Updated: Sep 4
Have you ever tried to tell a story and found that the chain of events you were trying to describe was so full of zig zags and dead ends that, instead of a coherent narrative, you ended up with a confusing anecdote? Did anyone ever ask you to tell them how you accomplished something only to realize that you didn’t even know?
When our own life events have been so confusing that even we are not sure how they unfolded, it’s natural to fear that people won’t understand the stories we try to tell, that they’ll be disinterested, or even that they’ll judge us for trying to tell them in the first place.
Most of us don’t automatically think in terms of character, objective, obstacle, and resolution, but just because life’s important moments don’t arrive with clearly labeled story elements, that doesn’t mean we can’t find our stories when we try. Finding a story within the chaos just requires we become familiar with the essential elements and learn how to apply them.
Story crafting is a lot like therapy. When we gain clarity about our experiences by looking at them through the lens of story structure, we gain clarity about ourselves. With our newfound awareness, we can walk through the world with greater confidence, and even develop a greater acceptance of what’s happened in our lives — our successes and our failures.
Here are some prompts to practice crafting a story from what might otherwise seem like a series of confusing and random events.
1) Pick a year in your life when something happened. Regardless of how tempting it is to cluster a series of events, it’s important that you start by limiting yourself to one.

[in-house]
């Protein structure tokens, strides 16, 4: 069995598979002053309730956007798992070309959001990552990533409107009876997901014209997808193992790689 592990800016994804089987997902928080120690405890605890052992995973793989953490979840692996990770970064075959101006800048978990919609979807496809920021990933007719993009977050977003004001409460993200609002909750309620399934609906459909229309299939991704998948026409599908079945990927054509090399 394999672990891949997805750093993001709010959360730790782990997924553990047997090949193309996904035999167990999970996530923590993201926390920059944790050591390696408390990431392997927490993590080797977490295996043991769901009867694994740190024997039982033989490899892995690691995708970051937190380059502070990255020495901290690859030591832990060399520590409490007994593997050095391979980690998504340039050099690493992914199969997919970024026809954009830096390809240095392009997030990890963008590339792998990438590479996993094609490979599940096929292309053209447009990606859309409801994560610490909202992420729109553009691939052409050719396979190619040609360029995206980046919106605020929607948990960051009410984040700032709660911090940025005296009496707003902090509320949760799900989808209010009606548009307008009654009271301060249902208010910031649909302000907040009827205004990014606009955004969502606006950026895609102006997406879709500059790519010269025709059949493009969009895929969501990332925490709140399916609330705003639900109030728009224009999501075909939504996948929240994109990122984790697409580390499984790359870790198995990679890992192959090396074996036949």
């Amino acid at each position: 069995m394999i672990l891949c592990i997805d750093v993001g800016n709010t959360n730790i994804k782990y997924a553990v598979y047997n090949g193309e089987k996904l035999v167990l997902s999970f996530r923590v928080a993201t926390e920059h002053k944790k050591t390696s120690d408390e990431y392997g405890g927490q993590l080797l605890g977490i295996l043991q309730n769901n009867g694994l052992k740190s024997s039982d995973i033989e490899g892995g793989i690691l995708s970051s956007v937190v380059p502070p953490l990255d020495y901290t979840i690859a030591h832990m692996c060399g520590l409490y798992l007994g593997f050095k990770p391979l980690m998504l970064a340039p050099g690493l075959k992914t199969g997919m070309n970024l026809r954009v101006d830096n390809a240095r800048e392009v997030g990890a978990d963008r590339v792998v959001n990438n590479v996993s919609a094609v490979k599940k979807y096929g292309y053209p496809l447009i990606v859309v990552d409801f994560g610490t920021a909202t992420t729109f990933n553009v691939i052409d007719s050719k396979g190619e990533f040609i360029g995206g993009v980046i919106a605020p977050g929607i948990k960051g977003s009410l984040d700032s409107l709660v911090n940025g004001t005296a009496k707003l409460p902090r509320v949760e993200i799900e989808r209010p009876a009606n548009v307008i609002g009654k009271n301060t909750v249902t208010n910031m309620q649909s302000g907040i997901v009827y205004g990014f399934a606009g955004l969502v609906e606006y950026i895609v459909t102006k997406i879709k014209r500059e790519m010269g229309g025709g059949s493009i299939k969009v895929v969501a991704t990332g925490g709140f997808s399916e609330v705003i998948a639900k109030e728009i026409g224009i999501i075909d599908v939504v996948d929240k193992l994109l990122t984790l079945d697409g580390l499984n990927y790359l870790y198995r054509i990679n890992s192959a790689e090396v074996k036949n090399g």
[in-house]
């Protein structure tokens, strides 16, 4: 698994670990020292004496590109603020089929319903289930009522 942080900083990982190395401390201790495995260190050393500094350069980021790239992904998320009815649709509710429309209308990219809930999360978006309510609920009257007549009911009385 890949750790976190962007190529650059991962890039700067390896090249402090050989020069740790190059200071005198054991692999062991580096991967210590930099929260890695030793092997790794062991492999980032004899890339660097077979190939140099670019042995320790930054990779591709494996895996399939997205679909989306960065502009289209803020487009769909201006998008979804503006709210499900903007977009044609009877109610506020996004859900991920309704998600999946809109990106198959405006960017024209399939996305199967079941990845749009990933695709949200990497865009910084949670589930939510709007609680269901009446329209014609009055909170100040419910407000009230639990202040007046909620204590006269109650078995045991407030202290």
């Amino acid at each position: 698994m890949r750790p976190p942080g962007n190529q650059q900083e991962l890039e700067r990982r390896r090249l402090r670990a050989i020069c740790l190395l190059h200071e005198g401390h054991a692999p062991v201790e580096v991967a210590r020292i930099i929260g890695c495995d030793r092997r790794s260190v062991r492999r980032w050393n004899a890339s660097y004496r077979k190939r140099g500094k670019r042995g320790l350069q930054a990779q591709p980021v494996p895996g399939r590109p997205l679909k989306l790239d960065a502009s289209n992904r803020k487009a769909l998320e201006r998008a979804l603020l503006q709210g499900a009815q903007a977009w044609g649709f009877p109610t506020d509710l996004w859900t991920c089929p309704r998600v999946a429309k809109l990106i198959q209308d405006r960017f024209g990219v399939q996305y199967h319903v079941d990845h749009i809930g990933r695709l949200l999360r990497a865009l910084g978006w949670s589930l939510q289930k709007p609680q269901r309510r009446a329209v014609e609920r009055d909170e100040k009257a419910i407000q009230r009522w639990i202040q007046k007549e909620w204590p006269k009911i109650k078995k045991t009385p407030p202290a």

2) How old were you? Age gives your listeners a sense of what stage in life you were at. People inherently understand the issues most people face at different stages of life and they bring this background knowledge with them as they list. If you were dealing with something unusual for your age, that unexpected juxtaposition can add to the drama and stimulate your listeners’ interest.
3) Where were you? When you share a physical location, listeners can more easily imagine an urban, rural or suburban setting and can also get a feel for whether the culture is familiar or foreign to them. People bring lifetimes of background knowledge to location and by being aware of how you share it, you can rely on or subvert what they already know.
4) What did you want more than anything? Could you admit what you really wanted? Was it okay to want it? Did you have to hide what you wanted? Cultures place limits on acceptable desires and a culturally unacceptable (or even unusual) desire automatically creates a whole world of drama.
5) What was in the way of you getting it? Being specific is key to hooking your listeners. So, though it may have felt like everything was in the way of getting what you wanted, pick one important thing, big or little.
6) If you got what you wanted, what is one key thing you did to achieve it? It probably took a lot of separate actions to get what you wanted, and even a lot of learning. So, again, just pick one thing you did, big or little. And be specific.
7) If you didn’t get what you wanted, what happened instead? If you didn’t succeed, did you maintain the status quo? Did you change your desire? Did you give up?
8) What did you learn from the experience? This is the resolution of the story. This is why you’ve held onto this event all this time. This is why you want to share about it. Because you did learn something even if you weren’t aware of it at the time, and even if you’re not aware of it yet.
When we pay attention and inquire deeply into our own lives, we can discover a seemingly infinite number of lessons, some empowering, some bittersweet.